Mr COLES - The Government has said, through the Treasurer, that it is determined to get the money. In those words lies the safety of Australia. The record of this Government shows that whatever it has determined to do it has, in fact, done. Although the raising of so much money seems to be an impossible task, I should not be surprised if the people rose to the occasion. After all, what is it they are being asked to do? They are not being asked to subscribe £300,000,000 this year; it is more like £180,000,000 or £200,000,000. The Government releases the money, and there must be some lag before it can return. Any one who tries to show that Australia is in a dangerous financial position because use has been made of the national credit in war-time, is an alarmist who is endeavouring to injure his country. Let us consider the spending power of the Australian public over the last few years. In the first year of the war. 1939-40, the aggregate personal income of the people of Australia was £745,000,000. About £120,000,000 was collected in State and Commonwealth taxes, leaving £625,000,000 in the hands of the people. Last year, 1941-42, the aggregate personal income of the people was £852,000,000. Taxation amounted to £210,000,000. leaving £642,000,000 for expenditure by the public. Actually, therefore, there was more spending power in the hands of the people this year than two years ago, except for the fact that the people were asked to subscribe more to loans. In 1939-40, they subscribed £38,000,000. The following year the amount was £60,000,000, whilst last year it increased to £110,000,000, and the loans were over-subscribed by £20,000,000. This indicates that the spirit of the Australian people is right. They have accepted every burden that has been placed upon them since the war broke out.I have advocated compulsory loans in the past, and I shall be very interested to see whether the Government can this year raise the amount of money which is necessary.


Mr Spender - Why is the honorable member departing from his principles this year?


Mr COLES - I am not doing so. I believe that, in order to distribute the burden equitably over the people, compulsion is the fairest way, but no country has been prepared to adopt compulsion in everything. There is no reason to suppose that the people will not subscribe £180,000,000 this year out of a total income of £900,000,000 which, after the deduction of taxes, will leave about £500,000,000 in the hands of the people. I am not taking such charges as land tax,. &c, into account, because they are constant. Thus, the amount of spending power left with the people represents a reduction of only about 15 per cent., plus the rising cost of living. I do not say that the burden is being spread evenly. In the first place, it has been placed upon the higher incomes, but in time of war we must consider the total national income, and raise the revenue as best we can. If the people fail to subscribe to the loans, I accept the word of the Treasurer that the money must be found.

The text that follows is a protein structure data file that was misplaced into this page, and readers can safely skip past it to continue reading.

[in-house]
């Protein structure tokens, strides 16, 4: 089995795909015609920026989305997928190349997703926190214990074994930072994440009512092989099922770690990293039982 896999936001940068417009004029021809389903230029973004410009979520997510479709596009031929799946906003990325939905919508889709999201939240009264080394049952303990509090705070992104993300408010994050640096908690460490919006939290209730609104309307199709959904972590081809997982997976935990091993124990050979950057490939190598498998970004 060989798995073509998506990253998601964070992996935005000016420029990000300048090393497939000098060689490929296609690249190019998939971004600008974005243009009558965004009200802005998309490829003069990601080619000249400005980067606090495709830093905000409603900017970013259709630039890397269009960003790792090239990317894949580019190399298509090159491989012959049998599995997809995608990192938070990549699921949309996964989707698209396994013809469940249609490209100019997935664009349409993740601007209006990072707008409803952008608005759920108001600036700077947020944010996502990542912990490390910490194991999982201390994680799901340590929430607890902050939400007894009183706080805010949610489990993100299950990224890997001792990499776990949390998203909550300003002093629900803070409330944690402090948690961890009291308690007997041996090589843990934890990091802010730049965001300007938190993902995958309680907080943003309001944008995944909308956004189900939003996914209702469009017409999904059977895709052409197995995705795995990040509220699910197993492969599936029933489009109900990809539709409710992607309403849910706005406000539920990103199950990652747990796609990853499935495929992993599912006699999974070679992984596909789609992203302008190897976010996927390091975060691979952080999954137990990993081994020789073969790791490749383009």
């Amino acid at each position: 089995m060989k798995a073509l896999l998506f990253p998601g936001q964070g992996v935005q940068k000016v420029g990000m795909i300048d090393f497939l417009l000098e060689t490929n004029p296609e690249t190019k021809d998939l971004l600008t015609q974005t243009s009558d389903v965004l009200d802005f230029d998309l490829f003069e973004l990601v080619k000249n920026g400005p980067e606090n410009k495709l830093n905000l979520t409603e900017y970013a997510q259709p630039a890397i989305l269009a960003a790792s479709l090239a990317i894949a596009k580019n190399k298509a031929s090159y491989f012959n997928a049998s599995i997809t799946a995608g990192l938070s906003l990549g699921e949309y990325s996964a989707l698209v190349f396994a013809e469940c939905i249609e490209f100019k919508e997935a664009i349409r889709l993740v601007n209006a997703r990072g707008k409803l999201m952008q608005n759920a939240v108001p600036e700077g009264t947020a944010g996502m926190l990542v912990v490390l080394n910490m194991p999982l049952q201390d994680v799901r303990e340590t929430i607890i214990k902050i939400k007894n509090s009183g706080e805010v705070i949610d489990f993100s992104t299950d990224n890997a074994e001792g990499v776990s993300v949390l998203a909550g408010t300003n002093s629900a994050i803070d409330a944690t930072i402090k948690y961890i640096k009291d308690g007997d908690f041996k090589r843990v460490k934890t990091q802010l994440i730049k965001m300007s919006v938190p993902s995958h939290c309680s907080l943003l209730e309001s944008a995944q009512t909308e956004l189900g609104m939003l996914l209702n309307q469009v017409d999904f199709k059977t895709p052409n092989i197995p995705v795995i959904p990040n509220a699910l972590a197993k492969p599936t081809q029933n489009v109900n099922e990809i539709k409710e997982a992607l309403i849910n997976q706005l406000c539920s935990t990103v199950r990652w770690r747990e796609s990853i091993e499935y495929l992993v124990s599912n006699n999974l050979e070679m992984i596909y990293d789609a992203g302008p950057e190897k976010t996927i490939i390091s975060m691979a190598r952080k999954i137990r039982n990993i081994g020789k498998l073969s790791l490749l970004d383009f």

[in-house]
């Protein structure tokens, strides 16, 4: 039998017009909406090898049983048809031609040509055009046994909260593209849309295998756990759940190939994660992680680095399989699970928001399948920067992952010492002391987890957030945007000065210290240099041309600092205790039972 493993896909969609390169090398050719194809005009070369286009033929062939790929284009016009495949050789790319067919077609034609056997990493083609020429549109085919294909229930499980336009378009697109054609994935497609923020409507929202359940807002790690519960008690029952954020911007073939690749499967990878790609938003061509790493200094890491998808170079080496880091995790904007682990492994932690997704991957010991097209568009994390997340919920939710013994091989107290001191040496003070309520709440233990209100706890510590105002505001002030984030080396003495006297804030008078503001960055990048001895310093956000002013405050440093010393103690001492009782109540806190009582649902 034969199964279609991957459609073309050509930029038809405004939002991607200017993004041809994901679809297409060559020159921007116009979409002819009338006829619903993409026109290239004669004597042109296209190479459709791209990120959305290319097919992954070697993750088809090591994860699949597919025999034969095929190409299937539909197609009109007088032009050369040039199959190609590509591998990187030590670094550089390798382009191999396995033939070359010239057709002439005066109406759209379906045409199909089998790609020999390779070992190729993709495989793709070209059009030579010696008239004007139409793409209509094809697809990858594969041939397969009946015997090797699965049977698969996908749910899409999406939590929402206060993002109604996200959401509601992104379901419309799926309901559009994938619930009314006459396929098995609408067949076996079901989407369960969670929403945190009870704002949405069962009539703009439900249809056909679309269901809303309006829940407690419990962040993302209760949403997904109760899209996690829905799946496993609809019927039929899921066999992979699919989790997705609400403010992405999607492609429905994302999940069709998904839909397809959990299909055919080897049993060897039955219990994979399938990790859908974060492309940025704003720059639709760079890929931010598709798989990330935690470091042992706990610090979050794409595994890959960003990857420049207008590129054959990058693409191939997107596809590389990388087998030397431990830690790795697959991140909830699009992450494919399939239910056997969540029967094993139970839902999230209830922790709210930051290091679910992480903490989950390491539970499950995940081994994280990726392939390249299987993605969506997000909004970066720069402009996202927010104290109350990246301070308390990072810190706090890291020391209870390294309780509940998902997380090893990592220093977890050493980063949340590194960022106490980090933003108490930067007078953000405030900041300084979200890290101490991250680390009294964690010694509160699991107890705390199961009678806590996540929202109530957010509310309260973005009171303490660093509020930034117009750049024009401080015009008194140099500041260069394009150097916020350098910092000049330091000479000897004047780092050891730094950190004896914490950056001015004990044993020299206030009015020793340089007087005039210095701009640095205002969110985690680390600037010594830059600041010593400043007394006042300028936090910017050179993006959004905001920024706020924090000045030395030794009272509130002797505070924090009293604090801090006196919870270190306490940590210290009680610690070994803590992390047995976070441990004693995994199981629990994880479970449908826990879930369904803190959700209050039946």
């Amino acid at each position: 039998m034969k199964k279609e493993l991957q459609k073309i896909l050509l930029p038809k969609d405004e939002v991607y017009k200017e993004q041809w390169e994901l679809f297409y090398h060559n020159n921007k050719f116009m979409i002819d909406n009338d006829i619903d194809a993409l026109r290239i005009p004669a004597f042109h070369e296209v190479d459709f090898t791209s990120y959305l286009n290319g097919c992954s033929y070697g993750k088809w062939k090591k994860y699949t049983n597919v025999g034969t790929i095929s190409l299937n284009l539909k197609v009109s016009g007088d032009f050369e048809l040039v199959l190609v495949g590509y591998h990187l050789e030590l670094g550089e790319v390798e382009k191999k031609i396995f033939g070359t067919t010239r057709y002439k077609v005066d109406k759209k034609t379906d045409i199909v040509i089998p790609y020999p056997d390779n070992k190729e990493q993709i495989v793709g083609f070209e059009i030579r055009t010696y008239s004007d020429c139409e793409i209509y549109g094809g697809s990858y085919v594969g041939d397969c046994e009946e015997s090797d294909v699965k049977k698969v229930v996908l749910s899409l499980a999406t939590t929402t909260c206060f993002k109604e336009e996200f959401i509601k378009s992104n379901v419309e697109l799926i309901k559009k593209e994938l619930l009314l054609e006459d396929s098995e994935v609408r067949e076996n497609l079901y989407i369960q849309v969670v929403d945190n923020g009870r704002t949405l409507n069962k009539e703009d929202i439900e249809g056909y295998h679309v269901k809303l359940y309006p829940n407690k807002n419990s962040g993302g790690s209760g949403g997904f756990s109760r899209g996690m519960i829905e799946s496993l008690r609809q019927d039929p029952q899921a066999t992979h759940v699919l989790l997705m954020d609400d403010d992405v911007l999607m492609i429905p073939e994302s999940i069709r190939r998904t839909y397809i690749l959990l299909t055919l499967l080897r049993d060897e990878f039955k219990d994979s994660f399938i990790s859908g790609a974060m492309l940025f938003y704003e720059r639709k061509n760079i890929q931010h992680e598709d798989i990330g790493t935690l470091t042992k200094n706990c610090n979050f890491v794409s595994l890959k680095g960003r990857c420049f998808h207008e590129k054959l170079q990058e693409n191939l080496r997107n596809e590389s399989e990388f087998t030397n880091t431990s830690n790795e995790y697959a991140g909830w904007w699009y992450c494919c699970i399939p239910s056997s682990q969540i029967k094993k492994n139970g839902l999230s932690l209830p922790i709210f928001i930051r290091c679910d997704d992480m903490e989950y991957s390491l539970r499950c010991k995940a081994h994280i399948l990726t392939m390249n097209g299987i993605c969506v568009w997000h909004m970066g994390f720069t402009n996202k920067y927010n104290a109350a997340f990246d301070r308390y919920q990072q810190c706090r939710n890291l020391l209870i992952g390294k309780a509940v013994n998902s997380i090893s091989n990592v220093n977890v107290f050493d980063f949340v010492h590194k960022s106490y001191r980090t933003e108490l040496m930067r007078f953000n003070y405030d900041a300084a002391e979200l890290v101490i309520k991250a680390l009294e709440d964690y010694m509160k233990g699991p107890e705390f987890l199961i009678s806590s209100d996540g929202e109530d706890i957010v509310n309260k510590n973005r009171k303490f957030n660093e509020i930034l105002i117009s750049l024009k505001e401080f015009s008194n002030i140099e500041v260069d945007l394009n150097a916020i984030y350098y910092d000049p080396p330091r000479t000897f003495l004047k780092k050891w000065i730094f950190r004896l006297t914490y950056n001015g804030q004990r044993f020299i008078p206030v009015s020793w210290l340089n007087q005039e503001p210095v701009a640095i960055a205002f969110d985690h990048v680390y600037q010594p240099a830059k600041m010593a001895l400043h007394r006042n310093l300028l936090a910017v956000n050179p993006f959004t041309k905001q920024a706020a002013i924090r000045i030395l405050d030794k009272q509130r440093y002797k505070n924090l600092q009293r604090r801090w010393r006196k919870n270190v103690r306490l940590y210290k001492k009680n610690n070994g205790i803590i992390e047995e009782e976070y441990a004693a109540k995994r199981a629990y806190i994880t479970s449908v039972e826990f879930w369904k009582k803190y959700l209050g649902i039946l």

Mr Anthony - Can the honorable member point out to me the passage in the budget speech in which the Treasurer said that the Government was determined to raise the money needed ?


Mr COLES - Yes, the passage is: -

The Government is determined on this, and will take such measures as are necessary to impose it? will.

I believe that the Government enjoys the confidence of the people, and it has already taken positive action in many directions to give effect to its will. For instance, it brought about man-power registration.


Mr McEwen - The Labour party opposed the national register.


Mr COLES - The people of Australia have been provided with identity cards, and that could not have been done except by means of a national register. It has been stated that war is not waged with money, but with men and resources, and until man-power was regimented it would be impossible to prosecute the war effort in an intelligent way.


Mr Fadden - The honorable member will agree that the emergency created by the entry of Japan into the war was partly responsible?


Mr COLES - I advocated the registration of man-power before Japan came into the war. The Treasurer has stated that 50 per cent, of the man-power of the Commonwealth is now directly engaged in war activities. That could not have been achieved if the Government had not compiled the register. The Government also unified the command of the fighting forces in the south-west Pacific area. That was of vital necessity.

Mr. Spender__How did the Government do that, and when did it happen?


Mr COLES - Last December; and the name of the Commander-in-Chief is General Douglas MacArthur


Mr Abbott - He was not appointed in December last.


Mr COLES - He was appointed since the present Government took office.